---------------------------------------------------------------------------- BROWN, Clarence; r: Grant NE C. BROWN, Lyle; b ca1925; r: Grant NE .....d 1945 Jun, Sunk in Japanesse prison ship; POW; IR 1945 Jul 5 ----------------------------------------------------------------------------
---------------------------------------------------------------------------- BROWN, E. R.; r: Palisade C. BROWN, Opal, b ca1921; .......badly injured, auto accident, N of Palisade; 1938; (I130) ----------------------------------------------------------------------------
Ennis Chronicle, Co. Clare, Ireland, Thurs 21 Mar 1793 JELLICO Limerick March 20 Last night Mrs. JELLICO confectioner fell into the river and was drowned. Submitted by #I000525
BUEHLER, George d 1959 Jul 20, drown; IR 1959 Jul 30
ᴶᵃᶜᵏ ᴬ ᴬᵇᵇᵒᵗᵗ ᴮᴵᴿᵀᴴ ²⁴ ᴬᵘᵍ ¹⁹⁵⁹ ⱽⁱʳᵍⁱⁿⁱᵃ⸴ ᵁᔆᴬ ᴰᴱᴬᵀᴴ ¹³ ᴼᶜᵗ ¹⁹⁶² ⁽ᵃᵍᵉᵈ ³⁾ ᶠʳᵒᵐ ᵈʳᵒʷⁿⁱⁿᵍ ⁱⁿ ᵃ ᵇᵃᵗʰᵗᵘᵇ ᵃⁿᵈ ⁱⁿᵗᵉʳⁿᵃˡ ᵇˡᵉᵉᵈⁱⁿᵍ ᔆᵃⁿ ᴹᵃᵗᵉᵒ ᶜᵒᵘⁿᵗʸ⸴ ᶜᵃˡⁱᶠᵒʳⁿⁱᵃ⸴ ᵁᔆᴬ ᴮᵁᴿᴵᴬᴸ ᴴᵒˡʸ ᶜʳᵒˢˢ ᶜᵃᵗʰᵒˡⁱᶜ ᶜᵉᵐᵉᵗᵉʳʸ ᶜᵒˡᵐᵃ⸴ ᔆᵃⁿ ᴹᵃᵗᵉᵒ ᶜᵒᵘⁿᵗʸ⸴ ᶜᵃˡⁱᶠᵒʳⁿⁱᵃ⸴ ᵁᔆᴬ
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• Carnahan Glenn William b. 1891 d. 1902 Killed by the train at age 11 •
Cavan Observer Published in Cavan, county Cavan September 4, 1858 AWFUL ACCIDENT.--On Sunday morning, a woman named Emily WYNDHAM, came by a most sudden and lamentable death in her residence, Bond-street. The poor woman had been standing on a stool, in her own kitchen, reaching for something on the top of a press, when the stool gave way from beneath her, and she fell on her head on a cradle beside where she had been standing, and, sad to say, broke her neck. She expired in a few minutes after the dreadful accident. The unfortunate woman was the wife of a labouring man, and has left six children, the youngest being three months old.--"Belfast News-Letter."
The Cork Examiner, 1 May 1846 CORONER'S INQUEST—INHUMAN CONDUCT A SWEEP ROASTED ALIVE An inquest was held on Sunday, at Barrington's Hospital, on the body of Michael O'Brien, a chimney sweep aged eight years, who was burned to death in the flue of a chimney in Patrick-street, on Saturday evening, which he was forced to descend by his master, Michael Sullivan, although the chimney had been on fire since early in the afternoon. The body of the unfortunate creature presented an awful appearance, being literally roasted and mangled. We subjoin the evidence of the witnesses which will speak for itself— Thomas Costelloe, of Garryowen, labourer, deposed that he was in Mr. Mathew Ryan's house, in Patrick-street, on Saturday evening, where he saw two sweeps, Michael Sullivan (master) and Michael O'Brien (apprentice) aged eight years ; was present when Sullivan compelled the climbing boy to ascend the chimney ; shortly after being sent up, the boy cried out, he was burning, and Sullivan called him down ; Sullivan then brought the boy up to the top of the house, and directed him to go down through the chimney, which he did ; in about two hours after, witness saw Michael O'Brien taken out of the chimney dead ; deceased had objected to go down the chimney, upon which Sullivan seized him by the arms and forced him up stairs ; heard Mr. Ryan desire Sullivan not to send the boy up the chimney if there was any danger. Catherine Ryan, servant in the house, sworn—I heard Sullivan desire the little boy go up Mr. Ryan's chimney for the purpose of cleaning it ; in about 15 minutes after I heard the boy cry in the flue, and say he was burning ; he then came down the chimney, and Sullivan caught hold of him by the leg, and pulled him into the grate of the fire-place ; he beat the boy with a leather belt so severely, that the little fellow threw himself on his knees, and said I will go to the top of the house, and come down through the chimney ; I saw Sullivan seize him by the arm, and carry him up stairs to the top of the house ; the boy was subsequently taken out of the chimney dead. The jury returned the following verdict—“Michael O'Brien came to his death from the effects of heat and suffocation, in consequence of having been forced to descend a chimney in Mr. Ryan's house, Patrick-street by Michael Sullivan.” The monster who was the cause of the boy's death has absconded. —Limerick Chronicle. Submitted by dja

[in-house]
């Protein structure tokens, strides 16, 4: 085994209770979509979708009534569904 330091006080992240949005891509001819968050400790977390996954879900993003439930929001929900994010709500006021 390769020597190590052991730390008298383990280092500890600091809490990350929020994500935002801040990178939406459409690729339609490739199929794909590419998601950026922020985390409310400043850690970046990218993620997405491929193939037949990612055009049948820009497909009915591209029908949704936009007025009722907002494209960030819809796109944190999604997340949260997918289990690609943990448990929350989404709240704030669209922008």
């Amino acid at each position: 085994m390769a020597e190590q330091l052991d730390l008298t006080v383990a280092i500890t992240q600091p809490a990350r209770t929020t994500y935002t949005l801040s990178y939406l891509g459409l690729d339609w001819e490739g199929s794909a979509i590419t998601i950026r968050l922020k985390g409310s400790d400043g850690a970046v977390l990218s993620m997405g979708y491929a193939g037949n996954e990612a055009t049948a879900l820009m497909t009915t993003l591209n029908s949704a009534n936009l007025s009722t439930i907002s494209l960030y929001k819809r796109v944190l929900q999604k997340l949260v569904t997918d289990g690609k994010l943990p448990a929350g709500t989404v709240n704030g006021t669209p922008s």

. #DUDLEY, Sylvester, son of Sylvester & Anna, drowned 14 Jun 1802, age 5
I miss my papa ✨ I really wish I didn't poison him
Mar 7 1917 Lewis S. Puterbaugh Mar 5 1917 6y, 8m, 19d From injurries doing acrobatic stunts on an iron bar at Meade St. playground. Survived by parents Mr. & Mrs. Peter Puterbaugh of Bethel St; 5 brothers, one being his twin.
ᴳᵒᵗ ᵃ ˢⁿᵃᵏᵉ ᵃⁿᵈ ʰᵉ ˢᵗᵒᵐᵖᵉᵈ ᵈᵒʷⁿ ᵗʰᵉ ʰᵉᵉˡ ᵒᶠ ʰⁱˢ ᵇᵒᵒᵗ ᵘᵖᵒⁿ ⁱᵗ‧ ᴸᵃᵗᵉʳ ⁿⁱᵍʰᵗ⸴ ʰᵉ ᵍᵃᵛᵉ ᵘᵖ ᵗʰᵉ ᵍʰᵒˢᵗ⸴ ᵃˢ ʰⁱˢ ᵇᵉᶠᵘᵈᵈˡᵉᵈ ᶠᵃᵐⁱˡʸ ʳᵃᶜᵉᵈ ᵗᵒ ˢᵉᵉ ʷʰᵃᵗ ⁱⁿ ᵗʰᵉ ʷᵒʳˡᵈ ᶜᵒᵘˡᵈ ʰᵃᵛᵉ ᵇᵉᵉⁿ ᵗʰᵉ ᵐᵃᵗᵗᵉʳ ʷⁱᵗʰ ᴾᵃ‧ "ᔆᵒⁿ⸴ ʸᵒᵘ ᵏⁿᵒʷ ʰᵒʷ ᵐᵘᶜʰ ʸᵒᵘʳ ᶠᵃᵗʰᵉʳ⸴ ˡᵒᵛᵉᵈ ᵗʰᵉᵐ ᵗʰᵉʳᵉ ᵒˡᵈ ᵇᵒᵒᵗˢ‧ ᴴᵉ ᵈⁱᵉᵈ ⁱⁿ 'ᵉᵐ⸴ ᵐᵃᵗᵗᵉʳ ᵒᶠ ᶠᵃᶜᵗ‧ ᵂᵉ ʳᵉᵐᵉᵐᵇᵉʳ ʰⁱᵐ ʷᵉᵃʳⁱⁿᵍ ᵗʰᵉᵐ‧ ᵂᵉˡˡ⸴ ᴵ ʳᵉᶜᵏᵒⁿ ʰᵉ ʷᵒᵘˡᵈ ʰᵃᵛᵉ ʷᵃⁿᵗᵉᵈ ʸᵒᵘ ᵗᵒ ʰᵃᵛᵉ ᵗʰᵉᵐ‧ ᴴᵉʳᵉ—" ᴹᵃ⸴ ʷⁱᵖⁱⁿᵍ ᵃ ᵗᵉᵃʳ ᶠʳᵒᵐ ʰᵉʳ ˢᵉᵃᵐᵉᵈ ᵒˡᵈ ᶜʰᵉᵉᵏ⸴ ʰᵃⁿᵈᵉᵈ ᵗʰᵉ ᵖᵃⁱʳ ᵒᶠ ᵇᵒᵒᵗˢ ᵒᵛᵉʳ ᵃˢ ᵃⁿ ʰᵉⁱʳˡᵒᵒᵐ‧ ᴴᵉ ʷᵒʳᵉ ᵗʰᵉᵐ ʷⁱᵗʰ ᵖʳⁱᵈᵉ‧ ᴵᵗ ʷᵃˢ ⁿᵒᵗ ˡᵒⁿᵍ ᵃᶠᵗᵉʳ ʷʰᵉⁿᶜᵉ ʰᵉ ᵗᵘʳⁿᵉᵈ ᵃ ᵐʸˢᵗᵉʳⁱᵒᵘˢ ˢʰᵃᵈᵉ‧ ᴰʳᵉˢˢⁱⁿᵍ ⁱⁿ ᵇˡᵃᶜᵏ⸴ ʰⁱˢ ⁿᵉʷˡʸ ʷⁱᵈᵒʷᵉᵈ ʷⁱᶠᵉ ʰᵘᵍᵍᵉᵈ ᵗʰᵉⁱʳ ˢᵒⁿ‧ "ᴮᵒʸ⸴ ʸᵒᵘʳ ᵍʳᵃⁿᵈᶠᵃᵗʰᵉʳ ᵈⁱᵉᵈ ⁱⁿ ᵗʰᵉ ᵇᵒᵒᵗˢ ᵃˢ ʸᵒᵘʳ ᶠᵃᵗʰᵉʳ ᵈⁱᵈ‧ ᵀᵃᵏᵉ ᶜᵃʳᵉ‧‧‧" ᴼᶠ ᶜᵒᵘʳˢᵉ⸴ ᵗʰᵉ ᵖᵒᵒʳ ᵇᵒʸ ʰⁱᵐˢᵉˡᶠ ᵐᵉᵗ ᵗʰᵉ ˢᵃᵐᵉ ᶠᵃᵗᵉ‧ ᴴⁱˢ ʷⁱᶠᵉ ʰᵉˡᵈ ᵗʰᵉ ᵇᵒᵒᵗˢ‧ ᴸᵒᵒᵏⁱⁿᵍ ᶜˡᵒˢᵉˡʸ⸴ ˢᵒᵐᵉᵗʰⁱⁿᵍ ᶜᵃᵘᵍʰᵗ ʰᵉʳ ᵉʸᵉ‧ ᴵᵗ ʷᵃˢ ᶠᵒᵘⁿᵈ ᵗᵒ ᵇᵉ ᵃ ᶠᵃⁿᵍᵉᵈ ᵗᵒᵒᵗʰ ᶠʳᵒᵐ ᵗʰᵉ ˢⁿᵃᵏᵉ⸴ ˢᵗⁱˡˡ ʰᵒˡᵈⁱⁿᵍ ᵉⁿᵒᵘᵍʰ ᵛᵉⁿᵒᵐ ᵗᵒ ᵖᵒⁱˢᵒⁿ ˢᵒᵐᵉ ᵐᵒʳᵉ ᵍᵉⁿᵉʳᵃᵗⁱᵒⁿˢ‧ ᴸᵒᵈᵍᵉᵈ ᵃⁿᵈ ᵉᵐᵇᵉᵈᵈᵉᵈ ⁱⁿ ᵗʰᵉ ᵇᵒᵒᵗˢ‧